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Boeing switches Starliner service modules for unmanned demo flight

According to a NASA press release today, Boeing has decided to swap Starliner service modules for the capsule’s first two missions, using the service module intended for the first manned flight on the unmanned demo flight, and assigning the service module for the unmanned demo flight — which had the valve issue — to the first manned flight.

The launch schedule for these two flights is now targeting May for the unmanned demo flight and August for the first manned Starliner demo mission.

Ongoing investigation efforts continue to validate the most probable cause to be related to oxidizer and moisture interactions. NASA and Boeing will continue the analysis and testing of the initial service module on which the issue was identified leading up to launch of the uncrewed OFT-2 mission in August 2021.

In other words, though they are claiming that they have figured out the sticky valve problem in that service module, it is also quite likely that it will not be used in August 2021. I suspect they will eventually put it aside and use another service module for the manned mission, and have only said now that they will use it on the manned mission for PR reasons. It appears they are confident the valve issue is solved for other service modules, but are not yet satisfied this troublesome service module is trustworthy.

The May-August schedule is tight, but doable, assuming the May unmanned flight goes well. If the August manned demo mission also goes well, Boeing will finally be able to begin selling seats on its Starliner capsule, though I would not be surprised if it makes no sales to anyone but NASA for the next few years. Considering its problem-filled development, private users are going to be reluctant to use this capsule until it establishes a successful track record.

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5 comments

  • David Ross

    “will not be used in August 2022”, I think, unless Boeing are using tachyons now

  • They aren’t swapping. Rather, every flight is getting the service module from the flight next in line.

    OFT-2 (this mission) is now getting the service module from CFT (first crewed mission). And CFT is getting the service module from Starliner-1 (first operational crewed mission).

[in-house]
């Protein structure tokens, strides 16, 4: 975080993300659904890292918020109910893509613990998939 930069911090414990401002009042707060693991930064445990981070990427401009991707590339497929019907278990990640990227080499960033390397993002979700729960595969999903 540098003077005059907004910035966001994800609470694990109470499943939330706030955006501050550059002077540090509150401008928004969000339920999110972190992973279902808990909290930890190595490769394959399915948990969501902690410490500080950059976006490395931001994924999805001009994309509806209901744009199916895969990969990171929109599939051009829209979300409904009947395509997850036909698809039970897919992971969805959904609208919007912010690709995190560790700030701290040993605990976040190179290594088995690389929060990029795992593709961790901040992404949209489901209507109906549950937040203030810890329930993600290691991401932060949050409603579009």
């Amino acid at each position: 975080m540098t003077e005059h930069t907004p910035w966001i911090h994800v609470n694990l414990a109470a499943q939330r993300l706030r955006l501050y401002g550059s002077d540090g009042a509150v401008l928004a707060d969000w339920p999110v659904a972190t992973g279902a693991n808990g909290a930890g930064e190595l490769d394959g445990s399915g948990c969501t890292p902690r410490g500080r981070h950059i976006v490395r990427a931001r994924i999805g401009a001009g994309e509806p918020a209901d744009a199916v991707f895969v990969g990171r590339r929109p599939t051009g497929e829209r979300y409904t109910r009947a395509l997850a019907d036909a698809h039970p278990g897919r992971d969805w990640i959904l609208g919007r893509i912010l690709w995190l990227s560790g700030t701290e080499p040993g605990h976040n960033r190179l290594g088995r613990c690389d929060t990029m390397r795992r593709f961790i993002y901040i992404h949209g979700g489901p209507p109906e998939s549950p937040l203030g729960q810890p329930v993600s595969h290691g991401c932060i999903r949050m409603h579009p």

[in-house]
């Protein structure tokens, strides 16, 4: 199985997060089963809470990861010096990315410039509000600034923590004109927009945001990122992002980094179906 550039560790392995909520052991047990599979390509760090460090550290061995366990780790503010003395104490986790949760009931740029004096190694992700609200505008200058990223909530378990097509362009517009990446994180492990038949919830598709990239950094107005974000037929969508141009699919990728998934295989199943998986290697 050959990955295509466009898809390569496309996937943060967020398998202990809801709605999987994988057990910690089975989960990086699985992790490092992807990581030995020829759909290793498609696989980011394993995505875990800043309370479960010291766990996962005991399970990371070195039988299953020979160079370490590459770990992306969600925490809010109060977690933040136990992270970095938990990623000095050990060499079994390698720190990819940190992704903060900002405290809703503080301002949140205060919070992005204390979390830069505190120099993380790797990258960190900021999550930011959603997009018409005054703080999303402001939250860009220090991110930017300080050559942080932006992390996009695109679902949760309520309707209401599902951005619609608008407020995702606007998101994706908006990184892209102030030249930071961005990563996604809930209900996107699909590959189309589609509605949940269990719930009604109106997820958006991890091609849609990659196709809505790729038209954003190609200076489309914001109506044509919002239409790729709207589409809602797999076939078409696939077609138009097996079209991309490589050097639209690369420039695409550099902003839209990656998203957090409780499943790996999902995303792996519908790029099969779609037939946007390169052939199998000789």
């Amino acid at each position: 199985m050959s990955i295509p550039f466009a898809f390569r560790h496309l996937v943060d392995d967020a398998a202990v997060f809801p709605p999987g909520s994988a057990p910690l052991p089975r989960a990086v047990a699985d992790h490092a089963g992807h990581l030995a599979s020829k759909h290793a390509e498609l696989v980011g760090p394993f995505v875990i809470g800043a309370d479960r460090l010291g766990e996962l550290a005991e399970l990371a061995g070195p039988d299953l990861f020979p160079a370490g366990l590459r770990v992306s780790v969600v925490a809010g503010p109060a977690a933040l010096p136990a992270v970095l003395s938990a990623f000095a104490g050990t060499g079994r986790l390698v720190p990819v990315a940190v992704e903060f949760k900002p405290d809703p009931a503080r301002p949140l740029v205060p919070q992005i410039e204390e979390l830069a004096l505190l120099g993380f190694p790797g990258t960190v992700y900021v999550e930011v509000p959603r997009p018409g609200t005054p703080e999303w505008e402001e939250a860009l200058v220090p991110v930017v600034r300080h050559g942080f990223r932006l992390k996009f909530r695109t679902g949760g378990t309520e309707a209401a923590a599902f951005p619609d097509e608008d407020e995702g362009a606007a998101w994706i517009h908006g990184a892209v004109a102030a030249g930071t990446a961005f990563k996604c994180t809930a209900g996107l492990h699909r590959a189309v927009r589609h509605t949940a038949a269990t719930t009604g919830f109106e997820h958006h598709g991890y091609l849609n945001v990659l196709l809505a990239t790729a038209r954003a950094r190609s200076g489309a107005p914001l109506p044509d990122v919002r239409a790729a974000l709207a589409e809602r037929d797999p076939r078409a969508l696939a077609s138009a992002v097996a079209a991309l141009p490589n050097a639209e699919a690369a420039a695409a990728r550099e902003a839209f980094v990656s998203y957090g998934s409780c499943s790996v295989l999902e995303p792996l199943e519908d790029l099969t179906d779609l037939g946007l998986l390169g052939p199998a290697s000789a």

Sounds like they are scrapping this problem service module (SM2). Or, as Boeing put it, “…continue longer term tests with SM2 hardware, on the vehicle and in offline facilities.”

  • Steve Golson: That’s not how I read the press release, and I read it twice. It appears for the moment they are swapping, or at least, they are selling that idea to hide the fact that, as you say, they are scrapping the service module.

  • Edward

    Robert Zimmerman wrote: “That’s not how I read the press release, and I read it twice.

    The press release certainly is cryptic. They do not explain what happened to SM3, which we would expect to be the next in line. My suspicion is that there is a design problem that is already built into SM3, so they have to skip to SM4.

    The plural in the title, “Boeing to Move Up Service Modules,” suggests to me that multiple modules are being shifted in their position. There remains a possibility that there could be a fix for SM2 and SM3, so maybe they are not headed to the scrap heap (i.e. Smithsonian display).

    Either way, it seems that Boeing and NASA now have a better understanding of these standard valves. It is not clear whether this problem is unique to Boeing’s usage or if other designs where this valve is also used will be improved in future spacecraft.

  • Jeff Wright

    So, they are giving the bad one for a manned flight.

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